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Predicting subcellular localization of multisite proteins using differently weighted multi-label k-nearest neighbors sets



For a protein to execute its function, ensuring its correct subcellular localization is essential. In addition to biological experiments, bioinformatics is widely used to predict and determine the subcellular localization of proteins. However, single-feature extraction methods cannot effectively handle the huge amount of data and multisite localization of proteins. Thus, we developed a pseudo amino acid composition (PseAAC) method and an entropy density technique to extract feature fusion information from subcellular multisite proteins.


Predicting multiplex protein subcellular localization and achieve high prediction accuracy.


To improve the efficiency of predicting multiplex protein subcellular localization, we used the multi-label k-nearest neighbors algorithm and assigned different weights to various attributes. The method was evaluated using several performance metrics with a dataset consisting of protein sequences with single-site and multisite subcellular localizations.


Evaluation experiments showed that the proposed method significantly improves the optimal overall accuracy rate of multiplex protein subcellular localization.


This method can help to more comprehensively predict protein subcellular localization toward better understanding protein function, thereby bridging the gap between theory and application toward improved identification and monitoring of drug targets.


Proteins are more complex and diverse than the DNA sequence that generates them. As protein subcellular localization (PSL) is highly correlated with protein function, effective PSL prediction methods provide information for understanding protein functions that is essential for several research applications such as in molecular biology [1, 2], cell biology [3, 4], and neuroscience [5], as well as in clinical medicine [6, 7, 8]. The prediction and recognition of PSL using bioinformatics methods is one of the fundamental objectives of proteomics and cell biology [9], as PSL information is crucial for discovering protein functions toward helping to understand the complex cellular pathways involved in the process of biological regulation.

In recent decades, high-throughput molecular biology technologies have brought about exponential growth in the number of protein sequences identified. Considering the vast amount of molecular data now available and continuously accumulating, it is vital to develop a fast and available method for identifying the subcellular locations of their sequence information [10, 11, 12, 13]. The basic requirement for a cell to function normally is that the proteins operate in specific subcellular positions [14]. The main limitations of current methods of predicting PSL is that they cannot handle information on multiple proteins simultaneously. Thus, new prediction methods must be able to predict both single- and multiple-point PSLs.

Since a given feature extraction method and dataset will yield different results depending on the prediction algorithm applied, we here propose a new method for extracting protein subcellular information using a feature fusion technique. Feature extraction methods including the entropy density and pseudo amino acid composition (PseAAC) are typically used for protein coding. Considering these two feature extraction methods, we used the multi-label k-nearest neighbors (ML-KNN) algorithm and assigned diverse weights to various attributes for predicting multiplex PSL. We then evaluated the developed algorithms using a variety of well-established performance indexes.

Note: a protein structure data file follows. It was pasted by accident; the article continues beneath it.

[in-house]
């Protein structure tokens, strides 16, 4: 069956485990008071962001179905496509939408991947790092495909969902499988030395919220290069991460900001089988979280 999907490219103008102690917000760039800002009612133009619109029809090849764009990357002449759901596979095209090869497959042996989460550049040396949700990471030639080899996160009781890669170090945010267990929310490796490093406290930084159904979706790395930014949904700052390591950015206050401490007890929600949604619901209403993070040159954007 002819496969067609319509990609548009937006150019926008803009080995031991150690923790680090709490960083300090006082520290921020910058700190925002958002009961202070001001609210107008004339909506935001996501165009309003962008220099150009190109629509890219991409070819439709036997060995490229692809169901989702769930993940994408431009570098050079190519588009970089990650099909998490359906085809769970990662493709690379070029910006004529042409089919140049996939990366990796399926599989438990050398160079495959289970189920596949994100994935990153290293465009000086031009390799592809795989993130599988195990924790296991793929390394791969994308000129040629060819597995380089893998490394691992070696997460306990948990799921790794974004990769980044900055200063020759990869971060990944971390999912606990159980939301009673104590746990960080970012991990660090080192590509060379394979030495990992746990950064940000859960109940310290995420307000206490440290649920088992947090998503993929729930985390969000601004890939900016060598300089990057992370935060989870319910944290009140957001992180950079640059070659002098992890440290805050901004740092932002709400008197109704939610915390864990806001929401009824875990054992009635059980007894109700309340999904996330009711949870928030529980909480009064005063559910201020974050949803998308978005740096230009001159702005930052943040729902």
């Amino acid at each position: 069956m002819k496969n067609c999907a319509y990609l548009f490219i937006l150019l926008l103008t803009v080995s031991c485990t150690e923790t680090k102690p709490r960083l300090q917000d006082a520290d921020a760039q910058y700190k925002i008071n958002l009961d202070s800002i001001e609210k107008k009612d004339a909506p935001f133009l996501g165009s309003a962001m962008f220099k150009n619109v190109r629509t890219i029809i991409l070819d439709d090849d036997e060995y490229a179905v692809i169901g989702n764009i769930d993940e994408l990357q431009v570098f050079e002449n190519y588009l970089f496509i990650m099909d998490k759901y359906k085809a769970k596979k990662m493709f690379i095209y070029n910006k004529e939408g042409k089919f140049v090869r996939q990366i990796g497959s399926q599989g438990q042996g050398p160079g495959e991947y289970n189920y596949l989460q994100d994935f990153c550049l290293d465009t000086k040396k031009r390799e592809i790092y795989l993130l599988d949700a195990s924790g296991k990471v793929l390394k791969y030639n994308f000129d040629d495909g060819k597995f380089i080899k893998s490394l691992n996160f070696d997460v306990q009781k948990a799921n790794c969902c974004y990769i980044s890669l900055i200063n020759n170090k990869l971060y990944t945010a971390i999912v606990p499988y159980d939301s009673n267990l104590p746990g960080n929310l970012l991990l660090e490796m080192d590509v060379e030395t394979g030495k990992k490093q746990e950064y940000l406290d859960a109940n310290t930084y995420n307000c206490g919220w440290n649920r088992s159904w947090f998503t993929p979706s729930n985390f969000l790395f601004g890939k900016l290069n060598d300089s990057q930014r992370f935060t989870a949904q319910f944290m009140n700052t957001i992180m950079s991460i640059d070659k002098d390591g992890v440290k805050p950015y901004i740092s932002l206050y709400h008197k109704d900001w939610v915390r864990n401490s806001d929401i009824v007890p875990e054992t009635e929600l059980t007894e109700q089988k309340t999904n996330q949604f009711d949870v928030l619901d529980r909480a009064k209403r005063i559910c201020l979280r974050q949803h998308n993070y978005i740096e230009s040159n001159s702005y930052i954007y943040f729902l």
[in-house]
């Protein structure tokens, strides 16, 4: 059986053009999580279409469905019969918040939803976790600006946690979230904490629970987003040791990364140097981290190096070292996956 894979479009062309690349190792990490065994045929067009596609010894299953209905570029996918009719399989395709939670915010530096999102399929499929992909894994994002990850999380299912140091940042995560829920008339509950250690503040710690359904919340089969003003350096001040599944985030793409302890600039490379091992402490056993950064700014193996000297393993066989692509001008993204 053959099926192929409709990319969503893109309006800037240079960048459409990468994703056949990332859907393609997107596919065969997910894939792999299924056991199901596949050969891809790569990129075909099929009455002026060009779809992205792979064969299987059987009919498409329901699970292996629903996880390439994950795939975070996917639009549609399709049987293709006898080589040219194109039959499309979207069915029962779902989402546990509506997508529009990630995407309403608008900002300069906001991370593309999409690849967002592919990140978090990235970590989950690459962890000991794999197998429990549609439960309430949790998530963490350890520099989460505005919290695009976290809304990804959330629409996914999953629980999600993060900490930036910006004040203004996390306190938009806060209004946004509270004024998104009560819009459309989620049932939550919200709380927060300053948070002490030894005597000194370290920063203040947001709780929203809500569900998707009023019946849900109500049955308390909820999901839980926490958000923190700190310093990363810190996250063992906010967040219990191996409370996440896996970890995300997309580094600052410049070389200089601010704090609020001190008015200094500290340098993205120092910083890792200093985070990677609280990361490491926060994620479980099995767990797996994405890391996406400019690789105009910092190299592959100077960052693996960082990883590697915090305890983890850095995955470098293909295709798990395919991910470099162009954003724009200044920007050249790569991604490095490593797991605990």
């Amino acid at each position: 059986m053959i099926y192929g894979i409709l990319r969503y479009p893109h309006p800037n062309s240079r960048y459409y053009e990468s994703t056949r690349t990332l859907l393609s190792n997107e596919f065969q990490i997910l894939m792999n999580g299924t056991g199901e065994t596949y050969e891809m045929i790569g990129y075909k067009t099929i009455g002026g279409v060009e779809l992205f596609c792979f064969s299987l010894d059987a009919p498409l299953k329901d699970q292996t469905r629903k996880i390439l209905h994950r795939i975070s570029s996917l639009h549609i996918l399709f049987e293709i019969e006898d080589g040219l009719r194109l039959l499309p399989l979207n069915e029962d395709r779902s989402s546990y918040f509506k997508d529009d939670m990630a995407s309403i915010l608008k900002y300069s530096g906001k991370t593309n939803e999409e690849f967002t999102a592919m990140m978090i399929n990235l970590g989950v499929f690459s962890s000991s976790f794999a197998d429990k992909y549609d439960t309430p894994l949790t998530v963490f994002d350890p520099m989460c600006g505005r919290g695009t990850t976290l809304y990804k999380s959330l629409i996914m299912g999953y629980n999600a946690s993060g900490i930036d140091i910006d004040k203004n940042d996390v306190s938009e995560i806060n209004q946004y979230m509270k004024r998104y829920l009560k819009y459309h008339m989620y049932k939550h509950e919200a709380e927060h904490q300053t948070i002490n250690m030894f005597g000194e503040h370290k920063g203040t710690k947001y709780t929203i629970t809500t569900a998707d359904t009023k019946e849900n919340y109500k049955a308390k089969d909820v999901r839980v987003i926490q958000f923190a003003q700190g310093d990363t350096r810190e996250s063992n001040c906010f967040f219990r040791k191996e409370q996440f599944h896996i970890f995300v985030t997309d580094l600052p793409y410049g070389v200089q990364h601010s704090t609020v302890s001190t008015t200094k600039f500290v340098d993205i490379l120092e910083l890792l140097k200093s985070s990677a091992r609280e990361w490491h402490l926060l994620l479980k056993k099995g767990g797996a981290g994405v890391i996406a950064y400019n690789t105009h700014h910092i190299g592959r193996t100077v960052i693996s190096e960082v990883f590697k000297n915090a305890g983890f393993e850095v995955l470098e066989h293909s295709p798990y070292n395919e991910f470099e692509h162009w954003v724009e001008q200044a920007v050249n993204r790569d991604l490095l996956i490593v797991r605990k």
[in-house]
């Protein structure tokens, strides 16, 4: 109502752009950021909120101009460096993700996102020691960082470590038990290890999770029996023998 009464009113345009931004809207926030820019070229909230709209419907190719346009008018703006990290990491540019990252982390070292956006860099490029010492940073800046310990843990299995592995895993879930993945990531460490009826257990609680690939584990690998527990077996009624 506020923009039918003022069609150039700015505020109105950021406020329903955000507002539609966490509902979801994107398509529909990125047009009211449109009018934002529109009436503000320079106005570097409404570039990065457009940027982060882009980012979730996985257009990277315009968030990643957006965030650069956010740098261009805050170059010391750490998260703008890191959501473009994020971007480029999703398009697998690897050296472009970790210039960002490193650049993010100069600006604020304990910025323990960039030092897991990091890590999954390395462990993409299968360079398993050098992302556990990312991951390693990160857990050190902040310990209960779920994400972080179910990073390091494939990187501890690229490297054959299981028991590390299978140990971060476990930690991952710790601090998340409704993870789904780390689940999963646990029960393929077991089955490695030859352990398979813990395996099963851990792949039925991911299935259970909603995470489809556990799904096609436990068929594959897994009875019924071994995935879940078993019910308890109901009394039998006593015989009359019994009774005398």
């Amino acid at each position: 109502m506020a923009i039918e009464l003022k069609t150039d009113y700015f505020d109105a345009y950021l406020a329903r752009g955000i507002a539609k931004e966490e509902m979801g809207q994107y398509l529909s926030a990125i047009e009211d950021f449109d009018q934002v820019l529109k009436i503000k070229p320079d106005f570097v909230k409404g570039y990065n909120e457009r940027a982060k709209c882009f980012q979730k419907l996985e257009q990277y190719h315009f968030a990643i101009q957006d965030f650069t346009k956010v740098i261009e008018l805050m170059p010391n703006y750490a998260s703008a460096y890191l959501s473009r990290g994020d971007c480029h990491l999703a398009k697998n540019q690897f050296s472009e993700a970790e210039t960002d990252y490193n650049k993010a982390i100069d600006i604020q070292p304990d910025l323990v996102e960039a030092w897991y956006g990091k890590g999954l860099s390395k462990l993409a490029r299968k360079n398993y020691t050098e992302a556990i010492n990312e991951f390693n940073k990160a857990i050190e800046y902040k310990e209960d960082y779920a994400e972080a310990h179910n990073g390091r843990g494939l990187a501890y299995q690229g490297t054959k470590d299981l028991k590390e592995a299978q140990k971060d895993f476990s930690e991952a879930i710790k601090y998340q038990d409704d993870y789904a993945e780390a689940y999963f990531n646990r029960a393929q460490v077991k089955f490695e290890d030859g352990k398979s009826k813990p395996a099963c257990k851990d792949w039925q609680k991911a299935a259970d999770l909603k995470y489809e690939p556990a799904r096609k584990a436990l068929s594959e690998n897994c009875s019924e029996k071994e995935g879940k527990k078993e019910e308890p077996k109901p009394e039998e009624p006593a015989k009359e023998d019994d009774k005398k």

2.Materials and method


The dataset S was used in the present study, which was applied for the Gpos-mPloc predictor as described previously [13]. The dataset consists of 519 different protein sequences, and each protein has one or many subcellular locations: four have two subcellular localizations and the remaining 515 have only one subcellular localization. No protein shows greater than 25% sequence consistency with other proteins. The dataset was downloaded from (last accessed on April 30, 2018), which includes 174 protein sequences in the cell membrane, 18 protein sequences in the cell wall, 208 protein sequences in the cytoplasm, and 123 extracellular protein sequences.

2.2Feature extraction

2.2.1Entropy density

The entropy density was first introduced to represent DNA sequences and determine exons existing in gene sequences [15]. The Shannon entropy [16] is expressed as:


where fi(i=1,2,,20) represent the normalized occurrence frequencies of the 20 amino acids that occur in protein S. Therefore, the entropy density function is defined as:


The sequence of protein S is then represented as:


Where si(S) are the entropy values of the 20 amino acids in the protein sequence.


PseAAC was first developed to prevent the loss of hidden information in protein sequences and to provide a better expression of the initial information about AACs [17, 18, 19]. PseAAC reflects a protein expressed by generating 20 +λ discrete numbers, and includes both the main features of the AAC and information beyond the AAC.